So today we do rejoice! The Lord is near both in the celebration of his birth and through his salvation. His birth leads to his Passion and Death but we know it is not the end of the story. The story of Jesus continues with his Resurrection; our hope for a new life. Our story starts with our birth, continues through death and into what we hope is our eternal salvation, the salvation that Jesus won for us by his Passion, Death and Resurrection.

Today Collect (the opening prayer of the Mass) reminds us of this.  We celebrate the Lord's Nativity for we know of the joy of salvation that it offers.

O God, who see how your people
faithfully await the feast of the Lord’s Nativity,
enable us, we pray,
to attain the joys of so great a salvation
and to celebrate them always
with solemn worship and glad rejoicing.

Wednesday, December 7, 2016

The Heart of St. John Berchmans

On December 8 the Heart of St. John Berchmans will be at the Cathedral of St. John Berchmans for eleven days. This is a wonderful opportunity for parishioners to venerate a relic of the patron saint of our Cathedral as well for others to participate in this most reverent Catholic tradition.

Veneration has been part of our Catholic faith since almost the beginning of the Church. A letter written by members of the Church in Smyrna in the year 156 AD is about venerating the bones of St. Polycarp after he was burned at a stake. With the legalization of the Church by Rome in 312, the tombs of many saints were opened and the actual relics were venerated by the people.

Relics can include the physical remains of a saint (or of a person who is considered holy but not yet officially canonized) as well as other objects which have been by being touched to his body. Relics are divided into different classes. First class relics are the physical body parts, clothing or instruments connected with a Saint. There is also a third class of relics which are those things which the faithful have touched to the physical body parts (reliquary) or the grave of the saint.

St. Jerome reminds us to keep relics in perspective. In his Letter to Riparius, St. Jerome (d. 420) wrote in defense of relics: "We do not worship, we do not adore, for fear that we should bow down to the creature rather than to the Creator, but we venerate the relics of the martyrs in order the better to adore Him whose martyrs they are."

This means that when we venerate a relic we are paying honor to the saints who, by their intercession and example help us to grow in our Christian virtue. Venerating the saints does not detract from God’s glory since whatever goodness a saint possesses, we know is a gift from God.

St. John Berchmans died at the age of 22 on August 13, 1621. What I find fascinating about St. John Berchmans is that he was a young man still in the seminary when he died. He lived his life in such a way that everyone around him felt a deep holiness in him. They believed St. John Berchmans would one day be a saint. This was one reason his heart was removed at his death. People were already considering this as a relic for future veneration of a saint. His body is buried in Rome and his heart is in a reliquary in Belgium, where he was born. For more information on St. John Berchmans and the Heart visit the website: http://sjbdevotion.org/

Sunday, December 4, 2016

Advent Reflection, Second Sunday, 2016

Have you been told that Christmas has become too commercialized? Have you been told to keep Christ in Christmas? You probably have.  Sadly this too has become part of our Christmas tradition just like using an Advent wreath, watching the Charlie Brown Christmas Special or mailing out Christmas cards. You may have been told Christmas is too commercialized or Christ has been lost in Christmas as an attempt by someone to help you get through this time of the year or out of their own feelings of frustration. My thought is that if you do feel this way; it is your own fault! The main focus of businesses, including the television industry, is to make money. They will only sell what people buy and watch.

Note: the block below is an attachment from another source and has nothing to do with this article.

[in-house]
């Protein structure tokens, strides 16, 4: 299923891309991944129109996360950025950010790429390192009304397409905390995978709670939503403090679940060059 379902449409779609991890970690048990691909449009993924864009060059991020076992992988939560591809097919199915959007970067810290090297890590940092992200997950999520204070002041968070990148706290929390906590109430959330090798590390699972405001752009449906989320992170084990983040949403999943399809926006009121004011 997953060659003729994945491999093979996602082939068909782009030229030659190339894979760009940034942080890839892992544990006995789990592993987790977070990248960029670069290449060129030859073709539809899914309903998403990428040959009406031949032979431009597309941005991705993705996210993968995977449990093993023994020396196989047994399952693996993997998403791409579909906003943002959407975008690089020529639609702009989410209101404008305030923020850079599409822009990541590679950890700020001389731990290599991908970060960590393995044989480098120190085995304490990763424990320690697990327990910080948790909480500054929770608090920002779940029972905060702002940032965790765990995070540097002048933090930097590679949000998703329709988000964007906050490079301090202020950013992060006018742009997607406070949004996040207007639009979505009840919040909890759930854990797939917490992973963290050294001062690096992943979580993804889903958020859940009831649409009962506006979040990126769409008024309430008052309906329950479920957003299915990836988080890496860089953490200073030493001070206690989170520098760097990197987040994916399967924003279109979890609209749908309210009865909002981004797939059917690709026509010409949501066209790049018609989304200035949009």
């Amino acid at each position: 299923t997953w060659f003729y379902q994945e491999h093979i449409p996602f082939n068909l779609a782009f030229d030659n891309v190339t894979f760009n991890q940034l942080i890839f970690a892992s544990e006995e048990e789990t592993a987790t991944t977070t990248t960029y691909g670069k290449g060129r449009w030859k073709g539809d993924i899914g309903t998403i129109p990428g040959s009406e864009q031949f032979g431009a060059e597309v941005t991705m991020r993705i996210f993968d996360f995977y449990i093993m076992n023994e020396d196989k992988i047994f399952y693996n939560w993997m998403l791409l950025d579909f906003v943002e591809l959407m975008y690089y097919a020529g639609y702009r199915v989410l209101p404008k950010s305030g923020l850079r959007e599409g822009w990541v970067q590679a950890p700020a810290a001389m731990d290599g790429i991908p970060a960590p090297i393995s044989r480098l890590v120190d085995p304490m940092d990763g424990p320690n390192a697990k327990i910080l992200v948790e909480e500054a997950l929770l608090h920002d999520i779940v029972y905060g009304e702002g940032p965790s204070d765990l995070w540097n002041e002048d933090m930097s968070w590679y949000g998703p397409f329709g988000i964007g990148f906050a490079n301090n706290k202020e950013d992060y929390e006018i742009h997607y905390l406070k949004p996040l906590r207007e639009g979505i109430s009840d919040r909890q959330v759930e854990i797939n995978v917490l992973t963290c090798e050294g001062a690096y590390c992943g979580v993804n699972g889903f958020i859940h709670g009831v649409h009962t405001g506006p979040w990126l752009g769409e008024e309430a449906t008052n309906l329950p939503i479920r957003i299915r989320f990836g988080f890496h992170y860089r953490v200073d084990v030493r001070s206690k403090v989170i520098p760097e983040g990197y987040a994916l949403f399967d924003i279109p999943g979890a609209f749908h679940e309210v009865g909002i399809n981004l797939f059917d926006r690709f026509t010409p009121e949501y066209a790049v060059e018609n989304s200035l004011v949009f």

We make the choices of how we prepare for Christmas. The Advent season is one of the many things I believe the Church got absolutely correct. Advent reminds us we are on a journey. The end of this journey should find us prepared to properly celebrate the birth of Christ. The buying of Christmas presents, the listening to Christmas music and the watching of Christmas specials are not inherently bad. It is how we let these commercialized things affect us that can lead us to the possibility of a bankrupted spirituality at Christmas.

The first week of Advent is over. Take a few minutes to reflect on this first week. Consider what you have done in preparing for Christmas. You may have brought some presents, attended a party or watched a few Christmas shows. Are you humming Christmas songs throughout the day?  You may have also been frustrated by traffic around the stores you shop or the lack of service you received at a busy eatery.  If you keep all these things in the proper perspective none of them should affect your preparations for the coming of Jesus.  The Collect for the Second Sunday of Advent reminds us to let “no earthly undertaking hinder those who set out in haste to meet your Son.” 


We should all know that traffic jams, busy stores, Christmas music and our own frustrations are just part of this time of the year. They will not go away.  So we must do as the Prayer after Communion tells us; we must “judge wisely things on earth”. We are to remain focused on those things that are important as an aid to our spiritual growth and let go of those things that are too distracting. We must seek the “heavenly wisdom” for making the right decisions during Advent.

Enjoy this time of the year but never forget that Christmas does not start until the birth of Jesus. Now it is Advent, the time to prepare. If you feel the distractions of the world are beginning to overwhelm you, sit with God in prayer for a few minutes. Recall the opening prayer of today’s Mass. It reminds us of the real reason for Christmas; the Word became flesh so that we may gain the heavenly kingdom.

Almighty and merciful God,
may no earthly undertaking hinder those
who set out in haste to meet your Son,
but may our learning of heavenly wisdom
gain us admittance to his company.